We always knew economists looked at the big picture and missed what’s happening on the ground, since they, too, are avid defenders of the status quo, using rearview mirrors to measure the future.  For about 3 years they have been telling us that the economy is better than we think, but that has not cheered businesspeople who see implosion at every turn.  Really the latest numbers only further underscore the need for retailers of all stripes to overhaul the way they do business. 

Similarly, but more tragically, we have learned that armchair warriors at the Pentagon, including the so-called civilian reformers pushing 5th-generation mobile warfare, have a interplanetary view of war and no sense for the equipage and tactics that can put our infantry soldiers on a level playing field in the 21st.  Here, too, facts defy the theoreticians.  Warriors doing battle in Iraq, Afghanistan, and elsewhere are now using websites, instant messaging, and other devices to cook up instant wisdom on how to deal with car-bomb urban guerillas and cave-dwelling Taliban because they are so poorly supported by their superiors who have handed them the wrong strategy, tactics, systems, and armaments.  See http://companycommand.army.mil/ev_en.php?ID=1_201&ID2=DO_ROOT and http://platoonleader.army.mil/user.php.  Also see several books offered at http://www.ausa.org/www/armymag.nsf/(reviews)/20024?OpenDocument.  The nature of every kind of battle, in the retail marketplace or on the field of armed conflict, is changed beyond recognition.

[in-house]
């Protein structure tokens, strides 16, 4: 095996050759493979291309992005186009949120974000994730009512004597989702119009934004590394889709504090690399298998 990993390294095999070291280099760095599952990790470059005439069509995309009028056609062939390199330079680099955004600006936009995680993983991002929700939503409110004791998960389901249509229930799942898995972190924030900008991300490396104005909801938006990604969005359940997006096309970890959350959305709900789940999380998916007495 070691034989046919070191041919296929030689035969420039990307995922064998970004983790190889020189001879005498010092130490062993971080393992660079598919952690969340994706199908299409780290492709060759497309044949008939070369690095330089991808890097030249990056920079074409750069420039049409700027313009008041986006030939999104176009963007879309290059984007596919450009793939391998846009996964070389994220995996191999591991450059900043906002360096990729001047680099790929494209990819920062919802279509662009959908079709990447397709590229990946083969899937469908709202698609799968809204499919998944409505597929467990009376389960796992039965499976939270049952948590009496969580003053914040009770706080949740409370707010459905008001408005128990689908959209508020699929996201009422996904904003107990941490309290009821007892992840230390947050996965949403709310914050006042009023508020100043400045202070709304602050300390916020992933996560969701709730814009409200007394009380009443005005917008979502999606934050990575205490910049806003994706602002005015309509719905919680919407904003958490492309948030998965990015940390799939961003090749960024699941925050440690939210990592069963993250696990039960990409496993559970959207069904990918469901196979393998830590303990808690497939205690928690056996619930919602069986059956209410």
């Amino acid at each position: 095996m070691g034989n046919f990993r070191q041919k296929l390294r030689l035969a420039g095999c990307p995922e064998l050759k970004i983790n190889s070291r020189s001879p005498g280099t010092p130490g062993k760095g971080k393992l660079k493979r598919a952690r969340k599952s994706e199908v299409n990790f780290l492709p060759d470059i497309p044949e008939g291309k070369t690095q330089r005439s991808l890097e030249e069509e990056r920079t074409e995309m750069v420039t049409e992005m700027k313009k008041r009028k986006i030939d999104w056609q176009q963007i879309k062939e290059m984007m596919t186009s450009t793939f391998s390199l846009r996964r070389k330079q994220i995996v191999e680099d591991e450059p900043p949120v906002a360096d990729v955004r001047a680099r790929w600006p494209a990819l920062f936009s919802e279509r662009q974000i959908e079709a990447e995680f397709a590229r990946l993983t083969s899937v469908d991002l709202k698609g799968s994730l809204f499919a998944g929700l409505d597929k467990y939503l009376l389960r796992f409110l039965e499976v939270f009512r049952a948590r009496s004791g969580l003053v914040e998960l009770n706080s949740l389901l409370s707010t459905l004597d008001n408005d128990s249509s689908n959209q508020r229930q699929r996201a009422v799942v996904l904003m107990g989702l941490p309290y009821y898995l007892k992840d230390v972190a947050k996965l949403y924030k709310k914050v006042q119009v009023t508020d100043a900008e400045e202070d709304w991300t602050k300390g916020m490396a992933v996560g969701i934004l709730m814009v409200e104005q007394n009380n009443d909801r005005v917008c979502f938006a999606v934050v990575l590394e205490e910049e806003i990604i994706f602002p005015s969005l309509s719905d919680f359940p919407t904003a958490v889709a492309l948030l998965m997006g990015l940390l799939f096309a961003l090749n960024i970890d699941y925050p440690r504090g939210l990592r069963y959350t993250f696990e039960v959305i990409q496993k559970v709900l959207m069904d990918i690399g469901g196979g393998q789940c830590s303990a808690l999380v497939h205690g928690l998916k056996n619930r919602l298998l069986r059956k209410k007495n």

Drugs High, Drugs Low.  We’re not only buying a bit less at the department store, but we’re also reining in our addiction to drugs.  Americans, as you know, take far too many drugs for far too little effect, both legal and illegal.  While healthcare spending—our worst national problem—consumed over 15% of gross domestic expenditures in 2003 (first time over 15%), the rate of prescription growth dramatically slowed to 10.7% a year from its previous 14.9%.  (See The New York Times, “Nation’s Health Spending Slows, But It Still Hits a Record,” January 11, 2005.)  Consumers pay 30% of prescription drug costs, and their pocketbooks cannot keep up with the bills, so they’re getting a little tight fisted, even when they need the drugs.  Drugs are just one more consumer product category that is  having a little difficulty at retail.